The STATE of Soccer in WASHINGTON
ISSAQUAH, Wash.- You can plan for a new team, a new season, a new adventure, but you can’t always plan for the unexpected. Issaquah Soccer Club’s debut season in the WPSL (Women’s Premier Soccer League) began with careful planning but then took an unexpected turn about a month before the season.
“My coaching appointment for the Issaquah Soccer Club WPSL team reminded me of when I got the phone call saying I had been hired to coach the first women’s soccer team at Northwest University,” reveals head coach Erin Redwine. “I was involved with a lot of the ground work planning for establishing the first team at NU for about two years, so getting that phone call was a dream come true. I was given the green light in November of 2005, giving me only 8 months to plan, recruit, plan road trips, order uniforms, etc. for our inaugural season in 2006.”
The Issaquah job was a quick challenge after the people originally hired to get the team built and playing moved across the freeway to Emerald City FC. Redwine was brought in and had to scramble to “start over” with her roster. “The suddenness of the ISC job felt similar and put me in that familiar rapid fire work mode. I felt such a genuine anticipation in forming the team of top notch players to represent ISC, the Issaquah community and women’s soccer. My competitive nature and passion for coaching was firing at full capacity for sure.”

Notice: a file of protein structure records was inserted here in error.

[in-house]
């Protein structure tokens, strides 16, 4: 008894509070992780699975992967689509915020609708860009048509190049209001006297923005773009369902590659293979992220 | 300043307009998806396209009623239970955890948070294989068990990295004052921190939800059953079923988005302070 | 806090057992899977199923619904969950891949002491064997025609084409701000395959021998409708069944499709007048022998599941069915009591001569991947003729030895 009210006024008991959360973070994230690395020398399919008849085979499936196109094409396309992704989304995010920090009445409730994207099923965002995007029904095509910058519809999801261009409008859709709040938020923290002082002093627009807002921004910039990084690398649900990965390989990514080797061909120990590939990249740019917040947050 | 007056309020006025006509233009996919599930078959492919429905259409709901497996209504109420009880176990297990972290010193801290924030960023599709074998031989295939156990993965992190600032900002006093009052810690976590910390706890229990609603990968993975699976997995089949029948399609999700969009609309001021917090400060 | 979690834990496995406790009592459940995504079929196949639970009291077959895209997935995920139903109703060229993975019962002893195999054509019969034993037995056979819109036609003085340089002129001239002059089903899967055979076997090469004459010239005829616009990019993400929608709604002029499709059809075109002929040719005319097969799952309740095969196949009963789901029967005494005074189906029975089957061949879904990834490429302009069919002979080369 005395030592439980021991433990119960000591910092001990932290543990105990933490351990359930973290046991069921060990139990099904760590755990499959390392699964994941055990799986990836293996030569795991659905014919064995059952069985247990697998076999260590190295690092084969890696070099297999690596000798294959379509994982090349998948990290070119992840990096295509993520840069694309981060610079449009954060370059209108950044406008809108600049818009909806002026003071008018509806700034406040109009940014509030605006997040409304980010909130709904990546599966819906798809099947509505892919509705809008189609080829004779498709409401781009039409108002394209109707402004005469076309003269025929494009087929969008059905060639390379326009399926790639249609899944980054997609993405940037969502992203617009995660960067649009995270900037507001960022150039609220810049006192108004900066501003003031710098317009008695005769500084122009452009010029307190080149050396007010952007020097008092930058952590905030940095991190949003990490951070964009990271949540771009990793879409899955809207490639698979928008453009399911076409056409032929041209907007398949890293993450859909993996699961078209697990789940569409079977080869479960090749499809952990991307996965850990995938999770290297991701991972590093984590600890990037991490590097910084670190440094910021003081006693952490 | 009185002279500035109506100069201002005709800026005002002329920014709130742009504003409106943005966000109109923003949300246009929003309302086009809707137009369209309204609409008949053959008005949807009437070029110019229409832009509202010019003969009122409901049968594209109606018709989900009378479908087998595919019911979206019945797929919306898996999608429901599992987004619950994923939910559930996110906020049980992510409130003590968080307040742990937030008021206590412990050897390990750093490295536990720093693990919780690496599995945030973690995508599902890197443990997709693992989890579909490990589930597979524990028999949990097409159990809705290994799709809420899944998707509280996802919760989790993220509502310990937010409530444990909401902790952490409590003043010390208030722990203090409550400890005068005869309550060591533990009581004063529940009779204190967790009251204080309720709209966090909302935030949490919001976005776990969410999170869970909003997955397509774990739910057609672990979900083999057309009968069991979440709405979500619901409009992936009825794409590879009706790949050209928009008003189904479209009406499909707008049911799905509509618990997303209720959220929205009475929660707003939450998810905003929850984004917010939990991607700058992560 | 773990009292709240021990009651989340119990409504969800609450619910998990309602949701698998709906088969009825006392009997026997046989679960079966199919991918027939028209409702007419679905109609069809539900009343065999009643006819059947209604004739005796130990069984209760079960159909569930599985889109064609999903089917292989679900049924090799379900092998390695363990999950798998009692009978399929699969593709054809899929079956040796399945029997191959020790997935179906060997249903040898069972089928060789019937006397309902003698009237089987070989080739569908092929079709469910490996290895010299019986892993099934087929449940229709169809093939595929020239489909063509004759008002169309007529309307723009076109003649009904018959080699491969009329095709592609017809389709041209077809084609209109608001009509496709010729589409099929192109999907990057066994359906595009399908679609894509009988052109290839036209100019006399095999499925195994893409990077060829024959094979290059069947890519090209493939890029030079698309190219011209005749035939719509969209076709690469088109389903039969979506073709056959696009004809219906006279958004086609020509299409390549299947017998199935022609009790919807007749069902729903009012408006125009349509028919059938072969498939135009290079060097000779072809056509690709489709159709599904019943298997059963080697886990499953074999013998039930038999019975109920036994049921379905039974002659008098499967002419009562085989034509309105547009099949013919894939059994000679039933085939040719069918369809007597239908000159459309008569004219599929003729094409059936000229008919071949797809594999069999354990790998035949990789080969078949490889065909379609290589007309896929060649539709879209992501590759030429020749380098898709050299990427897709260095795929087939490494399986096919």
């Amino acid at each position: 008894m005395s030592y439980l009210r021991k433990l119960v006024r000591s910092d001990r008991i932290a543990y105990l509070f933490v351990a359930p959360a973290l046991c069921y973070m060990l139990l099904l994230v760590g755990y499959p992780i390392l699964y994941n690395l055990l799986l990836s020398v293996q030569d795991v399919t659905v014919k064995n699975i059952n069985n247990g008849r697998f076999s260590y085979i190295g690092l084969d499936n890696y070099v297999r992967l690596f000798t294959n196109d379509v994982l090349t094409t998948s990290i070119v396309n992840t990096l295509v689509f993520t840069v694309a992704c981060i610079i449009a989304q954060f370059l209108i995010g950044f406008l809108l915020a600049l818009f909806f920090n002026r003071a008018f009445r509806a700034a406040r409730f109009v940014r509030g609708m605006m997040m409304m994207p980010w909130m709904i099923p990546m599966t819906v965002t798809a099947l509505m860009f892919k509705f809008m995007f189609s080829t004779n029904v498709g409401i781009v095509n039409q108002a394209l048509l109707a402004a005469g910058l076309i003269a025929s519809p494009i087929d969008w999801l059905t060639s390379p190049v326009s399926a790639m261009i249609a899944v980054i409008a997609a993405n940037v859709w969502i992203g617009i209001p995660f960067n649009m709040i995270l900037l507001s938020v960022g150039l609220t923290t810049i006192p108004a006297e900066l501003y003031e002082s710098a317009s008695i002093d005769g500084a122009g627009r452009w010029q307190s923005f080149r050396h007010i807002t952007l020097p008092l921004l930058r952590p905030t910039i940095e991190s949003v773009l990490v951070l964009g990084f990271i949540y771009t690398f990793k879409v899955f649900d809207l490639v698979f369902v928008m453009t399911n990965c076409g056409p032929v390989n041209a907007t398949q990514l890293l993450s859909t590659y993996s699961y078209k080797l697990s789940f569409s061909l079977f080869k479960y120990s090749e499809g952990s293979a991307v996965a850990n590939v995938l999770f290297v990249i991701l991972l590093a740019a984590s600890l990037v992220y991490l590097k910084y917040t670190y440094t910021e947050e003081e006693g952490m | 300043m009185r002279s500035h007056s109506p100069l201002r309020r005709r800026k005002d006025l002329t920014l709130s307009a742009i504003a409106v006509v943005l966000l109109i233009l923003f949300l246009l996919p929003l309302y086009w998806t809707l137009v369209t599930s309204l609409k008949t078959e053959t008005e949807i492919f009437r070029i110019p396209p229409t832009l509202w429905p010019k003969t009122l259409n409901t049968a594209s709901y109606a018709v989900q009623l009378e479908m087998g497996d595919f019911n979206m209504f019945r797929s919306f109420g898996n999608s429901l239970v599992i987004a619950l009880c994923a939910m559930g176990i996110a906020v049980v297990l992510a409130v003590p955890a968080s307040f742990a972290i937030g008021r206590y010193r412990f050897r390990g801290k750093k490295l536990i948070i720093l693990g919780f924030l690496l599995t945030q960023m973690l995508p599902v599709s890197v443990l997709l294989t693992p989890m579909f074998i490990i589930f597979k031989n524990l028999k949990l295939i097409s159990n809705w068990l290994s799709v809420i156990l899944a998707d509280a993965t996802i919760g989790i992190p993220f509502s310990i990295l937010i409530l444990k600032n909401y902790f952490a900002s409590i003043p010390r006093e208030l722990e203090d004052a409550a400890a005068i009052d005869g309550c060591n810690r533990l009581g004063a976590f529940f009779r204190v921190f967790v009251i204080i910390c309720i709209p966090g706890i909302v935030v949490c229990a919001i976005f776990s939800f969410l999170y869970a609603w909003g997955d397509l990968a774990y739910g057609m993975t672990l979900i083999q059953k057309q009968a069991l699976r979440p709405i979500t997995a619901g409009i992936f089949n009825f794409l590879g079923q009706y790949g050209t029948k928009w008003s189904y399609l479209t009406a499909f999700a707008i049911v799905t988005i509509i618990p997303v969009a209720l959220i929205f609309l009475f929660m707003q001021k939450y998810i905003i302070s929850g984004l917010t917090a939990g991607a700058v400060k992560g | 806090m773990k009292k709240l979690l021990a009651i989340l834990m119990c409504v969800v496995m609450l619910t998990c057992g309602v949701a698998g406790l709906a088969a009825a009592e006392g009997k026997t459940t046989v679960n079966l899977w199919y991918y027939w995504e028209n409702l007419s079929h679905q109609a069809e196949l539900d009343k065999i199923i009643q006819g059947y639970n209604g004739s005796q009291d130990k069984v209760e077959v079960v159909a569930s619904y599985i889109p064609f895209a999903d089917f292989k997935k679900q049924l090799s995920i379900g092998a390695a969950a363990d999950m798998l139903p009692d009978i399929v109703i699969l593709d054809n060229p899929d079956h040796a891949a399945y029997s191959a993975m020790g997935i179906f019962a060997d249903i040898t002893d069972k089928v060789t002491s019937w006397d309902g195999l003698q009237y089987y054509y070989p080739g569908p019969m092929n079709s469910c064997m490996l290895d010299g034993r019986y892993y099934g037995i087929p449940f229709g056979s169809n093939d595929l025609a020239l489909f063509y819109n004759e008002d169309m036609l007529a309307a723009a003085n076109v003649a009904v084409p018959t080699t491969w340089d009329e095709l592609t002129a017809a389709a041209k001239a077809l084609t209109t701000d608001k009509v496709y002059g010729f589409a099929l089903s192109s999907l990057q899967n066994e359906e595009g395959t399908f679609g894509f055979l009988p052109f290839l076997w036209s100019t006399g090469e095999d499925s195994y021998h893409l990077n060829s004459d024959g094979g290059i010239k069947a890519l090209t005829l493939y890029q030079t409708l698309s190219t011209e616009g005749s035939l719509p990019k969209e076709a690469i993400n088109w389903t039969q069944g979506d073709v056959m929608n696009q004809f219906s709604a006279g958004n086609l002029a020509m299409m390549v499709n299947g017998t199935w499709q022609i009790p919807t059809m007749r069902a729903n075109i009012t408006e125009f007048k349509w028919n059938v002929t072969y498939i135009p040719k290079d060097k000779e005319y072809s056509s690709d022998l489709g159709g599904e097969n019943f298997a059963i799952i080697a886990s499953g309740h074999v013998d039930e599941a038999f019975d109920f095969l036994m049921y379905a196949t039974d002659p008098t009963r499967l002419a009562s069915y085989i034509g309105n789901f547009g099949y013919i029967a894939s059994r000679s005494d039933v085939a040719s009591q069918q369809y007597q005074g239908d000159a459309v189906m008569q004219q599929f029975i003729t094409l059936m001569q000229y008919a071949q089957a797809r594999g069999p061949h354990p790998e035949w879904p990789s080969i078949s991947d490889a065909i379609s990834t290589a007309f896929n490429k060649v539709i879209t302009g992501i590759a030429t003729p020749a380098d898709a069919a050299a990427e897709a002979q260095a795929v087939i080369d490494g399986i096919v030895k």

All the more amazing then that not only did Issaquah Soccer Club compete well in their first season, but they ended up representing the Northwest Division in the 2012 WPSL playoffs with a trip to San Diego. More on that later.
The spring and summer of 2012 saw a quiet revolution in women’s soccer in the state of Washington. The state had three teams in the WPSL (Spokane Shine, Issaquah SC, Emerald City FC), opening up over 60 roster spots for players to keep playing and developing. This type of experience used to be the exclusive realm of men, in such leagues as the PDL. “I remember coming home for the summer during my early college years of playing for the University of Montana and wishing there was a team I could continue to train and play with,” Redwine recalls. “I dreaded doing those summer workouts by myself. Having three competitive summer teams for college players to be a part of is exciting and will no doubt increase the level of play across the board. It’s my goal to send college players off into their preseasons healthy, fit, encouraged and motivated to break through to their next level.”
Two of the three WPSL clubs in Washington are supported directly by youth clubs. Issaquah SC president Bret Knutson says his club knew what they were getting behind. “Providing good role models was one of the primary goals for the program. Having the older players interact with our younger teams helped create bonds and build a fan base for the home games. We will be expanding upon that idea for this next season. Jimmy (Ball, Director of Football), Erin and I have discussed an “adopt a player” program which pairs one of our younger teams with one of the WPSL players. We want the youth players to have a personal connection with the team and this is one way we think that it can happen.”